At the other end of the creative spectrum; solo works require a tremendous amount of time to pull the work from the lows of self indulgence to the highs of engaging artistic work.
No Time To Waste
In addition to the time issue there is little or no rehearsal direction available to new dance makers to take mere movement and turn it into a performance. The assessment of an outside observer is perhaps one of the most critical stages in preparing work for public viewing. Rehearsal directors come to the studio with a fresh pair of eyes and, the good ones at least, can spot inconsistencies, dodgy unison or half hearted movement in seconds and get to work fixing the nuts and bolts of a particular piece.
This invaluable outside eye brings consistency to a piece of choreography by asking fundamental questions about every aspect of the work and demands that the dancers answer those questions with their performance.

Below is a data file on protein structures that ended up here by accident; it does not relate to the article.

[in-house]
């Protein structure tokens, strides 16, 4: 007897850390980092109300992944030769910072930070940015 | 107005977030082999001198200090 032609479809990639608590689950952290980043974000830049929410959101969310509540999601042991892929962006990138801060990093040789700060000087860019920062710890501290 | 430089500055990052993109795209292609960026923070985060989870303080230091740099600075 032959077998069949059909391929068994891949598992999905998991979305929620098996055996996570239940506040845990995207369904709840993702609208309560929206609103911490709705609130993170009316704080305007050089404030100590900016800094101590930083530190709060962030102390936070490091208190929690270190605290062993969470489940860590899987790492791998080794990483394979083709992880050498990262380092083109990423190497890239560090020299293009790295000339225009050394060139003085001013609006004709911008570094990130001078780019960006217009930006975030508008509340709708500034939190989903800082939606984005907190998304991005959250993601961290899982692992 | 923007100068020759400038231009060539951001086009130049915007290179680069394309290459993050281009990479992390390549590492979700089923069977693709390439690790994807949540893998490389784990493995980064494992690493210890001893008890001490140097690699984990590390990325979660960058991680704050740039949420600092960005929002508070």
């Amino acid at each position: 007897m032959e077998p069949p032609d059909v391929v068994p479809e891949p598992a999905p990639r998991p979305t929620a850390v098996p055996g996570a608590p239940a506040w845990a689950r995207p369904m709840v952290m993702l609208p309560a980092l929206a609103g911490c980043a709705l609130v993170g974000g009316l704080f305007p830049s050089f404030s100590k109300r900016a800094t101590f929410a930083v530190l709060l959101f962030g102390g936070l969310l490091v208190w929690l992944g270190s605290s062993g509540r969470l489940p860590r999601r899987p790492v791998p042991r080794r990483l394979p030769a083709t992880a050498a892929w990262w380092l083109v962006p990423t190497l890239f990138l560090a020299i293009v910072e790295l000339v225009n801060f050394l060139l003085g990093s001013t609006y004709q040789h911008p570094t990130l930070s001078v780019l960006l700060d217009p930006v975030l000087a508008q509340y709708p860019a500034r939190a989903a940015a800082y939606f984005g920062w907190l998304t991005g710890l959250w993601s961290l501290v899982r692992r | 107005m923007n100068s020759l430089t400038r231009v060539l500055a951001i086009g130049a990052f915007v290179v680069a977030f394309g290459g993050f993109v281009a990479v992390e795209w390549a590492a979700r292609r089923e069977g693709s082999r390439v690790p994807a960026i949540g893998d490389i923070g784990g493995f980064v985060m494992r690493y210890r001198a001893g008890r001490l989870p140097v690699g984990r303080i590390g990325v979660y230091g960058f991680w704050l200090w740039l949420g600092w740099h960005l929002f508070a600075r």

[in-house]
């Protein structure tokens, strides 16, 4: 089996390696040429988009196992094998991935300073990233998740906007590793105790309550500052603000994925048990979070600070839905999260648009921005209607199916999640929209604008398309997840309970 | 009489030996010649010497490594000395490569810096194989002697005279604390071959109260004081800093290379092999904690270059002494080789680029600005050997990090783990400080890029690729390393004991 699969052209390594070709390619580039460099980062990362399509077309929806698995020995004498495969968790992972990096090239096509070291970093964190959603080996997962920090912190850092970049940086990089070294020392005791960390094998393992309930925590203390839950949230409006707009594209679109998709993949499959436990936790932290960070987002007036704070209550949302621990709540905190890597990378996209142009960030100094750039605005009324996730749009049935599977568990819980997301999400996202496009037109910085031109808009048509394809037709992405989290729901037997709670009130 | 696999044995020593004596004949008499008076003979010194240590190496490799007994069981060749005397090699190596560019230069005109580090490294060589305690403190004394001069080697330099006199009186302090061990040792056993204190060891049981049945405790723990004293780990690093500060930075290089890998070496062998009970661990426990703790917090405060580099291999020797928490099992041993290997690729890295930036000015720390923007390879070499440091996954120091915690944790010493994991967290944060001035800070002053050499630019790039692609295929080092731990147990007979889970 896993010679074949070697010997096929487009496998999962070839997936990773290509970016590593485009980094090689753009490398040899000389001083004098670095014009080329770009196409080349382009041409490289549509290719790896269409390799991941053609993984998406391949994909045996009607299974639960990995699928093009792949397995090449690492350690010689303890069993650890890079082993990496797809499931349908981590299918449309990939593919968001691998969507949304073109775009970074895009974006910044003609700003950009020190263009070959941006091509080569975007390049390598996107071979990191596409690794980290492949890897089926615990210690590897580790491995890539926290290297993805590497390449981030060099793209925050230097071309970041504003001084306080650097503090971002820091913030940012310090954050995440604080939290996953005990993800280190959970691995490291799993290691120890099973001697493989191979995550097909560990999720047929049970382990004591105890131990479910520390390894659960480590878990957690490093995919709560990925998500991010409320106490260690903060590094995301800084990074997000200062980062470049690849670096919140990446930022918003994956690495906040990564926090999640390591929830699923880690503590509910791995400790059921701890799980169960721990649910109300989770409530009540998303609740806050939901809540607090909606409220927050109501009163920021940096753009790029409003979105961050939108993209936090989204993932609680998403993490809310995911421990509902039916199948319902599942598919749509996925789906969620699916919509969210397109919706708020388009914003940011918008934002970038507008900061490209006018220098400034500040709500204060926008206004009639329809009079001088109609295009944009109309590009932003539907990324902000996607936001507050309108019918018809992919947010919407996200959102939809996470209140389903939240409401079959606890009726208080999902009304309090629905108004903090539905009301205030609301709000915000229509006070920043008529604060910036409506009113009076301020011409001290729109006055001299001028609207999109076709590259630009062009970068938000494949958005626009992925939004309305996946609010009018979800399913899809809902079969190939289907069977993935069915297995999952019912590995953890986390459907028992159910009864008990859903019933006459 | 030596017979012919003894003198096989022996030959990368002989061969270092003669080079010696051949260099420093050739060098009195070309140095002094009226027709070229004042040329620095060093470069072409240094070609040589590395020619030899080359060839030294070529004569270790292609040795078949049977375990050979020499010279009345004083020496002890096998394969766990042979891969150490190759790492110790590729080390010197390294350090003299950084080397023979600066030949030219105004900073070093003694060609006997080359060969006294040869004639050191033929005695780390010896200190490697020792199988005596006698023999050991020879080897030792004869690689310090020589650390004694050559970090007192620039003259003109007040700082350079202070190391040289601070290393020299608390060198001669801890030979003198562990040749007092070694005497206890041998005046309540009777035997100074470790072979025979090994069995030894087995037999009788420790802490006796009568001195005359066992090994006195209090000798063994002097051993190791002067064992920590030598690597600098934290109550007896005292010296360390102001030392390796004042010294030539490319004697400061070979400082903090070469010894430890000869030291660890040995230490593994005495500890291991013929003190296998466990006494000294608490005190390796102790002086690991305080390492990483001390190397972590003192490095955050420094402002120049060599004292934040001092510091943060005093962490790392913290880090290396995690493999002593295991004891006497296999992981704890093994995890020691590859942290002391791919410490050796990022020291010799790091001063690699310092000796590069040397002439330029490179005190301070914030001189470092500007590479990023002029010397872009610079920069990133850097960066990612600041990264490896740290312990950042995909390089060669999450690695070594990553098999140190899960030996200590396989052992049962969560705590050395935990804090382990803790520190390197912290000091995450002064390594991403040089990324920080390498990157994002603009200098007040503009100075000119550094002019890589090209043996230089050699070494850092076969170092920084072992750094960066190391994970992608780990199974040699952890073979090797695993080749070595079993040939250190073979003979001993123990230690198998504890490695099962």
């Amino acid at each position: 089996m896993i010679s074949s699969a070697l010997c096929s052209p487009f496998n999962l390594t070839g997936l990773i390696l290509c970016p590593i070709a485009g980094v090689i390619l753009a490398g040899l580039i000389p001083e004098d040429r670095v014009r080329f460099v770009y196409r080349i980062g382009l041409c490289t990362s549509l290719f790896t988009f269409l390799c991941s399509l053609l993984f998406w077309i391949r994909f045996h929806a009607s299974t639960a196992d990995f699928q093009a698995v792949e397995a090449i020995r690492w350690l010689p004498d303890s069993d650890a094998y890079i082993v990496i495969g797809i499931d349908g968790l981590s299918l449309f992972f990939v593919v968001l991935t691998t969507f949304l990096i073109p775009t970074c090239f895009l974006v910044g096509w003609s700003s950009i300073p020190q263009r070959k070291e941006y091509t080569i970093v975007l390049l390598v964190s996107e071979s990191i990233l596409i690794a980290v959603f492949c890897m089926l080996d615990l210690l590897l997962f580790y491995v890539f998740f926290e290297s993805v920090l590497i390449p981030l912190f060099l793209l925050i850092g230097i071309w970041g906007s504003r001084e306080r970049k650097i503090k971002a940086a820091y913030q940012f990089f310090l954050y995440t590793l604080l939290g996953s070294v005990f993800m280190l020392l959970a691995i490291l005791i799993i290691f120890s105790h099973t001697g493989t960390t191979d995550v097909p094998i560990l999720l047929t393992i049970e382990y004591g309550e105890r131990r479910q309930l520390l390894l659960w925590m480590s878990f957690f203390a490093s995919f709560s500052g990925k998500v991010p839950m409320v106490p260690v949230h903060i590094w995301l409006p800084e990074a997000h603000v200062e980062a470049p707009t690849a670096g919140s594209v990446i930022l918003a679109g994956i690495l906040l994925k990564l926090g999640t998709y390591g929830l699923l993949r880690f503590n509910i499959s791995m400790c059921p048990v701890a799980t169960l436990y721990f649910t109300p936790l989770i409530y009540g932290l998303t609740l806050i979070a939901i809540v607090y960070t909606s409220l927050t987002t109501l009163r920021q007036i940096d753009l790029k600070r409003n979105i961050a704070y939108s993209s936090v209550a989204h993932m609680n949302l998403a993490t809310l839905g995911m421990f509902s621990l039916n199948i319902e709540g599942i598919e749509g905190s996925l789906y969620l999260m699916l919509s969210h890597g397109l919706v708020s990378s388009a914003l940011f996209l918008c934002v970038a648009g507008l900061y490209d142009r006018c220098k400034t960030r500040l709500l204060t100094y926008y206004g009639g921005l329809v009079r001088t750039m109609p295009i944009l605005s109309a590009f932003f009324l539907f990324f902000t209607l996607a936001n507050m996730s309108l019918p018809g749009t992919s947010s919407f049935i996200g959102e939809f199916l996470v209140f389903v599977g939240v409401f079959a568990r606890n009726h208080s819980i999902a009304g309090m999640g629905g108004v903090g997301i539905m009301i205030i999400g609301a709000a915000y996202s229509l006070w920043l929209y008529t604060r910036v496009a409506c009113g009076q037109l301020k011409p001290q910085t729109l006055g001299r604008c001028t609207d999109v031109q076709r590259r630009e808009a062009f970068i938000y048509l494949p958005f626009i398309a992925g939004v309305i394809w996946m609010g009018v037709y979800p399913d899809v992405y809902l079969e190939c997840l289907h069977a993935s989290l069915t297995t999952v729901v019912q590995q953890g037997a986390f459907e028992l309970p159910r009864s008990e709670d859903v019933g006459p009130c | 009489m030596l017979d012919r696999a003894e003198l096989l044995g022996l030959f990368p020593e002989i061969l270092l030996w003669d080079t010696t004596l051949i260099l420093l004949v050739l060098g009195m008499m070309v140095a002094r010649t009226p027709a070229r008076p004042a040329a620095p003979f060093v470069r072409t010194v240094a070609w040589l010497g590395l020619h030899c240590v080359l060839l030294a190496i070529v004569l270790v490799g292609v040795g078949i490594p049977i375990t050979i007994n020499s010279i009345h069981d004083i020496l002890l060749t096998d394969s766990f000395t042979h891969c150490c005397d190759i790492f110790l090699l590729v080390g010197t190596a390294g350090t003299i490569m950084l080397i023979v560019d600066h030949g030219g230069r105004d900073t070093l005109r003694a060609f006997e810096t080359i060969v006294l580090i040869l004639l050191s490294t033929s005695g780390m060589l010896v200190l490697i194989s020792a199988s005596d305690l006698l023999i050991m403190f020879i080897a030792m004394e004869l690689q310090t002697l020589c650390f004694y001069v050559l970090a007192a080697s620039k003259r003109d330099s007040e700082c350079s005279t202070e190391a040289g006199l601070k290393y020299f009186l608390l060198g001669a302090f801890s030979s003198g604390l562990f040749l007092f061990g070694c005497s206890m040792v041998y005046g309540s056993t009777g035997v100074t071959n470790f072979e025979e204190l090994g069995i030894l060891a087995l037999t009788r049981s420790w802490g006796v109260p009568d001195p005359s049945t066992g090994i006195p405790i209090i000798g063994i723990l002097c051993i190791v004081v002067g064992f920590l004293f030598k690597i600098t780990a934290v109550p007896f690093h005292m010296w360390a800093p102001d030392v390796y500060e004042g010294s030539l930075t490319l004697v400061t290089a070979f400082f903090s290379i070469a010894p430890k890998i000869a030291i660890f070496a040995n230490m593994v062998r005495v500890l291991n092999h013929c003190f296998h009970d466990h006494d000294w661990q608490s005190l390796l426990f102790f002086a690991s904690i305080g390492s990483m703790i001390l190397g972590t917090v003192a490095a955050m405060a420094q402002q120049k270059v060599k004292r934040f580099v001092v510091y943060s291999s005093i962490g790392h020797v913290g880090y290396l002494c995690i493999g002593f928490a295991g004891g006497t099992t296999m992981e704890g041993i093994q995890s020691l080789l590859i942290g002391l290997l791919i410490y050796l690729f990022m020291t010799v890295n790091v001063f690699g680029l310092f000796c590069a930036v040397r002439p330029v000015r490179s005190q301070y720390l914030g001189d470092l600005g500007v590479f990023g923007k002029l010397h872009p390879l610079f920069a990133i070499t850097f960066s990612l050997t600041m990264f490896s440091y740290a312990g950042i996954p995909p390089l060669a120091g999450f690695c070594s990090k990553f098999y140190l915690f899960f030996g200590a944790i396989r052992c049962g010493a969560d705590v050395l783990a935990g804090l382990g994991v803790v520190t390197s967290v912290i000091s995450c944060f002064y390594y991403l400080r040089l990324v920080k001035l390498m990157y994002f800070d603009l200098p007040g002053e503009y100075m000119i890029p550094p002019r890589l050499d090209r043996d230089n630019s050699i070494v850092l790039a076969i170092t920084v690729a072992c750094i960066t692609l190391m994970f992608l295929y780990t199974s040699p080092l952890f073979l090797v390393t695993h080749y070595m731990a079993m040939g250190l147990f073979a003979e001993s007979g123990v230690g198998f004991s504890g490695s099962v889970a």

A rehearsal director's job is not to alter the fundamental idea of a piece of choreography but to ensure that every element of the work is executed to the highest possible standard and every element is able to fully realise the ambitions of the choreographer.
National Dance Agencies (NDA) should take the lead in making sure that new dance makers, and some of the experienced ones, have access to a full time, professional, rehearsal director to provide the highest level of support to their creative community. The concept of a resident artist is nothing new so the concept of a resident rehearsal director should not be to hard to grasp and turn into a reality.
In addition to running rehearsals for small companies and individual artists they could also provide workshops for professionals on how to run a rehearsal, deconstructing and rebuilding movement, stage craft and much more.
NDA's and other state funded dance agencies may already provide these services to a limited degree, if at all, but the provision needs to be more concrete and it needs to be made available to those that need it most and a resident practitioner is the best way to provide these services.